In November 2022 Inland Revenue issued TDS 22/21, a Technical Decision Summary on whether the profit from a subdivision was subject to income tax and GST.
TDS 22/21 covered a dispute involving a subdivision by the taxpayer of land into two lots. The taxpayer had acquired the property for the purpose of renovating and expanding it to live in with extended family. The taxpayer and extended family moved in, but after commencing renovation plans found that the existing dwelling had serious issues with drainage and asbestos.
As a result, the taxpayer decided to demolish the existing dwelling, subdivide the land into two lots and construct two new dwellings (‘House A’ and ‘House B’). While the subdivision took place the family moved into a rental and subsequently moved into ‘House A’ when it was constructed. ‘House B’ was sold shortly after construction to a third party.
When determining whether a gain on disposal of land is subject to income tax, various land taxing provisions must be considered. If the taxing provisions don’t apply, or a specific exclusion to a taxing provision applies, then the gain should not be taxable.
Inland Revenue’s Customer & Compliance Services (CCS) team took the view that the following sections applied to tax the gain on sale of House B:
- The taxpayer entered into an undertaking or scheme for the dominate purpose of making a profit (section CB 3).
- The taxpayer acquired the property for a purpose or with an intention of disposing it (section CB 6).
- The disposal was a more than minor scheme for development or division begun within 10 years of acquisition (section CB 12) and the residential land exclusion (section CB 17) did not apply.
The CCS team also argued that a taxable activity was carried out and the sale should be subject to GST.
The Tax Council Office (TCO) disagreed with these assertions, predominately due to the taxpayer’s intentions at the time of acquiring the property. As the property was acquired for the sole purpose of housing the taxpayer and their family members, the taxpayer had no intention of disposing of the property or making a profit at the time of acquisition and therefore both sections CB 3 and CB 6 did not apply.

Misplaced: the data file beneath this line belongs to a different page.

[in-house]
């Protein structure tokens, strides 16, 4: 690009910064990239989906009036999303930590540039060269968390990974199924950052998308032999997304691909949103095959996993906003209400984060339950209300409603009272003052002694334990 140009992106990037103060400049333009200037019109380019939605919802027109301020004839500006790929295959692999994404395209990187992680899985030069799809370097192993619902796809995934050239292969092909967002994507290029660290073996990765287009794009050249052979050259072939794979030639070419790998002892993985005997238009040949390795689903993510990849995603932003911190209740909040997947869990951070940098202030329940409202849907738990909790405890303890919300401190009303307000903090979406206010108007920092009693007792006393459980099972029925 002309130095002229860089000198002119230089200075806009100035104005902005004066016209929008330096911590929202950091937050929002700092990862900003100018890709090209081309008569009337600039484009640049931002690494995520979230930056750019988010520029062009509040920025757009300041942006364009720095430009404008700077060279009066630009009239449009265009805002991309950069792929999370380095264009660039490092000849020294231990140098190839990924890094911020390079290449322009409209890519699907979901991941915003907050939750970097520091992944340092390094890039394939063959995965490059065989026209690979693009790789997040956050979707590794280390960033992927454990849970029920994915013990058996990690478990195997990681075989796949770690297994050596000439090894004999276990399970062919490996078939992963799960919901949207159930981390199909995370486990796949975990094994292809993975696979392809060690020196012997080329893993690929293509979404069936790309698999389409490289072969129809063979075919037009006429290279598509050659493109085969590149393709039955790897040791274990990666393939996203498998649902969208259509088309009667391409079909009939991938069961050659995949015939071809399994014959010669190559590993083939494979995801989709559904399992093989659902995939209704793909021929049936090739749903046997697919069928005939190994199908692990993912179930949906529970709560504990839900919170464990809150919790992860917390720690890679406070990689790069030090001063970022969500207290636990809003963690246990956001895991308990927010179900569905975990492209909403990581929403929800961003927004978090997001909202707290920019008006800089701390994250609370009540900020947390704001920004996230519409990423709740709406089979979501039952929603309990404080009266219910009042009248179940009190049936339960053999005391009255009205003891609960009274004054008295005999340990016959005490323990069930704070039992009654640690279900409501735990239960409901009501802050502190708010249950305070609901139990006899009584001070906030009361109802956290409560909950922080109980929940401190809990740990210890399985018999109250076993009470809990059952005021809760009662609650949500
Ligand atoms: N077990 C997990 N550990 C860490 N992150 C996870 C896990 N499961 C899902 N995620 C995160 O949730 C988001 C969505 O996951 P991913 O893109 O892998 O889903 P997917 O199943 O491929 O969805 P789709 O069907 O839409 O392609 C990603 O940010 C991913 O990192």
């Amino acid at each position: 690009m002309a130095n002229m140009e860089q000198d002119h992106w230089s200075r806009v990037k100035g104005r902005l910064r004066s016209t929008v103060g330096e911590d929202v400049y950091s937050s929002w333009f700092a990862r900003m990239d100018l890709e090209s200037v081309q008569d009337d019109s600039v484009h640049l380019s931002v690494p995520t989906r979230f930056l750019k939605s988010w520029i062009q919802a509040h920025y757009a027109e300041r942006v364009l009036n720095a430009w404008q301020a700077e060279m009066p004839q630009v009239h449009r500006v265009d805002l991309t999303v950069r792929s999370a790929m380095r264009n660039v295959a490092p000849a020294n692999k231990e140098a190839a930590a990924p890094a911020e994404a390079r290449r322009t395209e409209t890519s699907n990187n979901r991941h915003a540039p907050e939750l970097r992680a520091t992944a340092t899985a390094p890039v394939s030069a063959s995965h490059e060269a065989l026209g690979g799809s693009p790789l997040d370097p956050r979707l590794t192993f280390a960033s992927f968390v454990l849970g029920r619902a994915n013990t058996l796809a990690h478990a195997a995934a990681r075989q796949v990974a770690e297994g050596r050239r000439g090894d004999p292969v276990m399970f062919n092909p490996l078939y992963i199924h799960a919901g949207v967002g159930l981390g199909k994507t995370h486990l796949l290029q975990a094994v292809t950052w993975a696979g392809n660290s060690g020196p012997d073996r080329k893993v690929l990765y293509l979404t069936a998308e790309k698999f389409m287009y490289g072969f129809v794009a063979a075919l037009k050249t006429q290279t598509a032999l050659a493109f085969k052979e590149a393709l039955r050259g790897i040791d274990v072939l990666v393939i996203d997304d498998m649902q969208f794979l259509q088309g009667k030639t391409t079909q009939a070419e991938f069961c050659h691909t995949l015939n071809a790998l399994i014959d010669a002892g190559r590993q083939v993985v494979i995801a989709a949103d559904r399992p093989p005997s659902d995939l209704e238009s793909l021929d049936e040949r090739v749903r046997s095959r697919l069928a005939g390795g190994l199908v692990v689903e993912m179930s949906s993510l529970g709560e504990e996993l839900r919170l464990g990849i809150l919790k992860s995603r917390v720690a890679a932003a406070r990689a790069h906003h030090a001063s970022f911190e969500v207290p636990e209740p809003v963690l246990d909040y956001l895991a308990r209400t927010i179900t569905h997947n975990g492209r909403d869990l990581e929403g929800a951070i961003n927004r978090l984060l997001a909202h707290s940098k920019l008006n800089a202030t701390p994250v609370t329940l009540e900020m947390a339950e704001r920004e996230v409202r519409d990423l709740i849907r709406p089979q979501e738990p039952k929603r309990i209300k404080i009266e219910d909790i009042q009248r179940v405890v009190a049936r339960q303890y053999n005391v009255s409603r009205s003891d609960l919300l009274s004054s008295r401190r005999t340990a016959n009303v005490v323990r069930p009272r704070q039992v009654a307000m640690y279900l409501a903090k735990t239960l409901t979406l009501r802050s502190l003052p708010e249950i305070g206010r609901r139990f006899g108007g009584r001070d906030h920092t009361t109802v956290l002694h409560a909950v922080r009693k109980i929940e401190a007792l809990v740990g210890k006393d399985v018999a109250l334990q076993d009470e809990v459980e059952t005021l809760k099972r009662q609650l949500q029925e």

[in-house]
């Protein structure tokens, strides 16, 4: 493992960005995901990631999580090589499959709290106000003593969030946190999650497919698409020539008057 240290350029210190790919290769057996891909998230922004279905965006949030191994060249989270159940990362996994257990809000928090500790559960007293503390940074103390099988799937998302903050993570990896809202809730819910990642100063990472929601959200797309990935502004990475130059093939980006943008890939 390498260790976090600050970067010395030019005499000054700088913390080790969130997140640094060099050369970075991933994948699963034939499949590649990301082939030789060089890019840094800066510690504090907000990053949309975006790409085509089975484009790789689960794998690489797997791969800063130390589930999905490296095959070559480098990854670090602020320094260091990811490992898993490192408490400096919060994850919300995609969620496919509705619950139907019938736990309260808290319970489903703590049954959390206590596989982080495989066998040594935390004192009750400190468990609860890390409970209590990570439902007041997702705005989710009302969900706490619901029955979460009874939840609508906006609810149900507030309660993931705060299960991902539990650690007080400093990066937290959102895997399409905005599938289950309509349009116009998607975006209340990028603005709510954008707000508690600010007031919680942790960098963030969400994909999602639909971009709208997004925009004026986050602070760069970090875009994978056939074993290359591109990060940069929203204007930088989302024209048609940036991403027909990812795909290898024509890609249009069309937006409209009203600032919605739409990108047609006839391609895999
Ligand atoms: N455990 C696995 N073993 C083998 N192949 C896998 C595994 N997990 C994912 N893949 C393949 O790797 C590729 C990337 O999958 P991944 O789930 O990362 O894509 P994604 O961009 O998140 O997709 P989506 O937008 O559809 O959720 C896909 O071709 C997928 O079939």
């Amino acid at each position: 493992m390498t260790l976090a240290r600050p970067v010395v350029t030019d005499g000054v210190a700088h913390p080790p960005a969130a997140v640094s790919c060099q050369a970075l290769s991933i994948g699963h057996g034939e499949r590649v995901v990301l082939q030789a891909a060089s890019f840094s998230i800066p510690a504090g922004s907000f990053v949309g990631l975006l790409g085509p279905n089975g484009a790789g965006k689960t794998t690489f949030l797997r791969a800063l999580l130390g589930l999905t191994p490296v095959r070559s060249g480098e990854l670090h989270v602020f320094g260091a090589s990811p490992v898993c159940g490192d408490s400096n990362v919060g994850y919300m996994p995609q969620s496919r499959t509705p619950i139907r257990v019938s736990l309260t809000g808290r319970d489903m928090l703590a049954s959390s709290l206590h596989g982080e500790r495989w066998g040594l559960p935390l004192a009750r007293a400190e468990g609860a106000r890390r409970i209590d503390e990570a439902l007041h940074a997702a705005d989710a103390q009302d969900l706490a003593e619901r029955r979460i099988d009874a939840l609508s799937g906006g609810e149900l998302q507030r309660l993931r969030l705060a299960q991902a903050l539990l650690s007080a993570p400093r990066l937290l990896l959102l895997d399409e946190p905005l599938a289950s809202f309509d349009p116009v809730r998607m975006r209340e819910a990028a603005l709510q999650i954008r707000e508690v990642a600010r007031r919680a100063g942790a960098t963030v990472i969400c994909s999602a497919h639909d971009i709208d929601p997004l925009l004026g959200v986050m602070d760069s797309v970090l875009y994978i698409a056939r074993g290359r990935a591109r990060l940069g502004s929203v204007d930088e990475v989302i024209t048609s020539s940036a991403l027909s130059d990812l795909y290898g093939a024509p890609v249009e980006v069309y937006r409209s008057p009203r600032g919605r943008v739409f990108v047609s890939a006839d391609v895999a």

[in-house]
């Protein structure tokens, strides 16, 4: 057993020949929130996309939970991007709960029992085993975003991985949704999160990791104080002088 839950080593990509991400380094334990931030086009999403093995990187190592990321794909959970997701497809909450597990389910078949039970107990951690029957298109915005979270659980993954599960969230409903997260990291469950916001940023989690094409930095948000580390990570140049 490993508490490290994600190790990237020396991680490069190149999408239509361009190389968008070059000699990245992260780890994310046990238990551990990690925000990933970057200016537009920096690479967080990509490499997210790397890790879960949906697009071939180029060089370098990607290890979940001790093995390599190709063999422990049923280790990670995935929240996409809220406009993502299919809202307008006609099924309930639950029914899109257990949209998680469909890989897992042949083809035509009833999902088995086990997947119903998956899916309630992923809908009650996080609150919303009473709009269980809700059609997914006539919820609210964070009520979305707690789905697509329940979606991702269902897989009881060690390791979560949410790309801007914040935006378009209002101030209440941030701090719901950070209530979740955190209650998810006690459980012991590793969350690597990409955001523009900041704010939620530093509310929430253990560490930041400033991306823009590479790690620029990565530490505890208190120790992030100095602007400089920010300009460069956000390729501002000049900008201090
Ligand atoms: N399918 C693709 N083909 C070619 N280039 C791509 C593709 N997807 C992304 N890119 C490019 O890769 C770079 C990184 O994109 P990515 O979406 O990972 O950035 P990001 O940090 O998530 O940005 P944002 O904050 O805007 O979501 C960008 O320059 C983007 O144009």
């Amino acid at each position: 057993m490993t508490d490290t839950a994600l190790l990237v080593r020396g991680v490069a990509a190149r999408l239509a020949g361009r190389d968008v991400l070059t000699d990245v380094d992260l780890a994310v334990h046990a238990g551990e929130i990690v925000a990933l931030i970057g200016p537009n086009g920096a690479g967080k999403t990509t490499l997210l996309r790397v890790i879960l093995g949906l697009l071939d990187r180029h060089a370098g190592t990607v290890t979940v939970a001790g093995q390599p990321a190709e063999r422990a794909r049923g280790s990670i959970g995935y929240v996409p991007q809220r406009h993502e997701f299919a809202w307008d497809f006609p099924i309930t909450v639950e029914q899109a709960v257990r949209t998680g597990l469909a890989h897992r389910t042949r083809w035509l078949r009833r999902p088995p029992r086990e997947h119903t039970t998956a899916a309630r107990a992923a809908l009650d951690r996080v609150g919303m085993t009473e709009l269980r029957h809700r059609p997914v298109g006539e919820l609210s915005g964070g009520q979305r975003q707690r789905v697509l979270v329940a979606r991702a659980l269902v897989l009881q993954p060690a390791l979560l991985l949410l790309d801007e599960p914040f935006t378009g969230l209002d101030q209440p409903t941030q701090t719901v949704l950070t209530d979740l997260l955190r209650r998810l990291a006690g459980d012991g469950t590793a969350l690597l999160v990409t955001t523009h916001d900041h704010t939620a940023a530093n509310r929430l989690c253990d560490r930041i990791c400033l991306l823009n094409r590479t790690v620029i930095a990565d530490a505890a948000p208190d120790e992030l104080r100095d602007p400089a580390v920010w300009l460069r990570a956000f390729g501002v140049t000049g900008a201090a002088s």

Given the land was occupied mainly as residential land by the taxpayer and their family members before it was subdivided, the TCO found that the residential exclusion under section CB 17 was available to exclude CB 12 from applying. There was specific contention on the application of this exclusion, but it was noted that the exclusion is based on the taxpayer’s intended use of the land, and that, under this exclusion, there is no requirement for the taxpayer to reside on the land for more than 50% of the time of ownership – it is not a time-based test.
The TCO also found that the sale was not subject to GST on the basis that it was a ‘one-off’ activity, and did not constitute a ‘continuous or regular’ activity – one of the requirements to be subject to GST.
In this case we are left with the question, why did Inland Revenue enter into a dispute with the taxpayers at all? Based on the facts of the case it appears clear that neither income tax nor GST should apply. However, it’s good to see that the Tax Counsel Office, which itself is part of Inland Revenue, and made the decision, got to the right answer in the end.